While truthful certificates are a welcome development, they do little to help those already born – like me.
In my own state of South Australia, the law states that the welfare of the donor-conceived person must be paramount. In light of this how do we solve this issue for those that are already born as a result of donor conception such as myself? Should we change the original birth certificate?
I was conceived in 1973 from an anonymous donor whose code name was RE. I have been searching for information on my biological father for over 25 years, but after the birth of my daughter this intensified. I do love my social father, my dad, but the presence of his name on the birth certificate does not reflect the facts. So currently I am trying to change my birth certificate. Since my biological father is “unknown”, I have applied to replace my social father’s name with the word “unknown”. I do not have the option of having both my biological father and my social father listed on my certificate in South Australia.
I do not need a piece of paper to tell me that I should love the man who raised me. I loved him because of who he was as a person and what he did for me, not because a certificate tells me so. Nor should he need a piece of paper to reaffirm for him his position in my life. What a birth certificate certainly is not, is a certificate of ownership. We do not own our children. We merely guide them along and nurture them until they can leave the nest.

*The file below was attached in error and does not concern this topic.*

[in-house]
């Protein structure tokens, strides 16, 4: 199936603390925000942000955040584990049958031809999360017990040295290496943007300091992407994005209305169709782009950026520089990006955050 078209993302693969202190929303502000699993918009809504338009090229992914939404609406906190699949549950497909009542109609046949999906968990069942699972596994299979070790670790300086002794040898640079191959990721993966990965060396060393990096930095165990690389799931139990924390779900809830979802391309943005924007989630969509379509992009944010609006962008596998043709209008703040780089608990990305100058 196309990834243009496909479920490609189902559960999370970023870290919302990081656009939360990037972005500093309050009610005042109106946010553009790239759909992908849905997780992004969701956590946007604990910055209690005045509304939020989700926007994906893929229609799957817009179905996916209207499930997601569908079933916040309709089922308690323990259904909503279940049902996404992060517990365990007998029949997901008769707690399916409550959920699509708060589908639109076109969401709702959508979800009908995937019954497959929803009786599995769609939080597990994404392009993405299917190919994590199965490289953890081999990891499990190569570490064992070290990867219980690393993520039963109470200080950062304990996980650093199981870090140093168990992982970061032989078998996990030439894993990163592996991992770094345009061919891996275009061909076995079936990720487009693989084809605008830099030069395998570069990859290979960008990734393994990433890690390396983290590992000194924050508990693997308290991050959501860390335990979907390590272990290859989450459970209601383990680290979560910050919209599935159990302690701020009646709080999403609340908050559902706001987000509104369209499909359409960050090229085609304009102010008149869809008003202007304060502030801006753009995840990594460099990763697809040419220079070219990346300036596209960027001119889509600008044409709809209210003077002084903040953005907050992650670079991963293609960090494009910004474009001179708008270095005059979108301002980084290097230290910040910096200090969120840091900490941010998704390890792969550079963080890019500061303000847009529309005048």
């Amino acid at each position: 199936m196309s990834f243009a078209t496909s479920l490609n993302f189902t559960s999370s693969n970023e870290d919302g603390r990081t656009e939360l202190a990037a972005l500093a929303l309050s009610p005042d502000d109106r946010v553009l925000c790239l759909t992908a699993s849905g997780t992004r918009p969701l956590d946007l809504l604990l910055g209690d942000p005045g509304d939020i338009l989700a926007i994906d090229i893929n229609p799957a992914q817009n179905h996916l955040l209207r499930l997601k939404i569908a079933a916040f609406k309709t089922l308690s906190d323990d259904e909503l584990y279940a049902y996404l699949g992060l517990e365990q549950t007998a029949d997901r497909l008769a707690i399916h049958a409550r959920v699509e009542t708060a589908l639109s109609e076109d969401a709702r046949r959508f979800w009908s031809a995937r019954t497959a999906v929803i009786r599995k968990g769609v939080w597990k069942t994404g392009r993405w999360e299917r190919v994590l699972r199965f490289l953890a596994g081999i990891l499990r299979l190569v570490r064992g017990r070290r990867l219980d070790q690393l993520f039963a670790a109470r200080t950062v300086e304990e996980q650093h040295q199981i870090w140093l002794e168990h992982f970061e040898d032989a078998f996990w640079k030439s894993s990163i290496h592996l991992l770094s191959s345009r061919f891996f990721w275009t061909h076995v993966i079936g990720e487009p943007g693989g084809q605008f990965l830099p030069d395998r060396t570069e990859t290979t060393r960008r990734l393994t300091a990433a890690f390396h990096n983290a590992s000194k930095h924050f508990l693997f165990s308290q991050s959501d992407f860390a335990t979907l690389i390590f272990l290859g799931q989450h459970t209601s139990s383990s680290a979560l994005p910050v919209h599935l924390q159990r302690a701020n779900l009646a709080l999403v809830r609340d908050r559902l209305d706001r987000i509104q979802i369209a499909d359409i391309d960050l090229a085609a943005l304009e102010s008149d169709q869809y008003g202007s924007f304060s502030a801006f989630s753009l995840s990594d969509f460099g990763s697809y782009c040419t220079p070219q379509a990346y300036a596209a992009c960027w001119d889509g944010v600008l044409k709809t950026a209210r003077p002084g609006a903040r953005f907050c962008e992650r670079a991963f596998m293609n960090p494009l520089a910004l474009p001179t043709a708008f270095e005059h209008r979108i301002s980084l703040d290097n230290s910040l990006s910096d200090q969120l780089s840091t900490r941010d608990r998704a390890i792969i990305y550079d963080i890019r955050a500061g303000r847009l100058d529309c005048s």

What I do need is an accurate and factual record of my conception and birth. By enshrining deception in the law, the government has been complicit in enabling parents to deceive children about their origins.
Now I was blessed that both dad and mum always told me the truth about my conception. Such honesty was extremely rare in the 70s. Even the doctors had told them to keep it a secret. I shall be forever grateful for their wisdom. They taught me to stand up for what I believe in — and this is what I am doing now. I strongly believe that I am continuing on my dad’s legacy of seeking and telling the truth by making this stand. His legacy also lives on in my name.
As it currently stands, if any of my descendants research my family tree they will be led down the wrong path. Yes, they will be linked to the Adams clan and this is still important, but it is not their flesh and blood. Both biological and social families are important. Some may feel that this erases the importance of that social family and those connections but I do not see it that way. This is just a reflection of the facts.
Family is what you make of it. Other documentation can be implemented to ensure that recipient parents are recognised as the legal parents. In this jurisdiction legislation already stipulates that the husband/partner of the woman receiving the treatment is recognised as the legal father. Changes to current birth certificate formats can also accommodate this.
This is something that our society needs. My dog has a more accurate birth certificate than I do. How is it that animals can have a more accurate family tree than a person? Is that not dehumanising?
Currently my application to change my birth certificate is before the courts. It may or may not be successful. It has only been done once before — by a donor-conceived woman in the UK earlier this year. While the outcome is important for my own life story, I feel that I am fighting for all donor-conceived children. We are not lower than animals and we deserve to be given an accurate record of the circumstances of our birth. We deserve the unvarnished truth. We can handle it.
Damian Adams is a medical researcher in South Australia.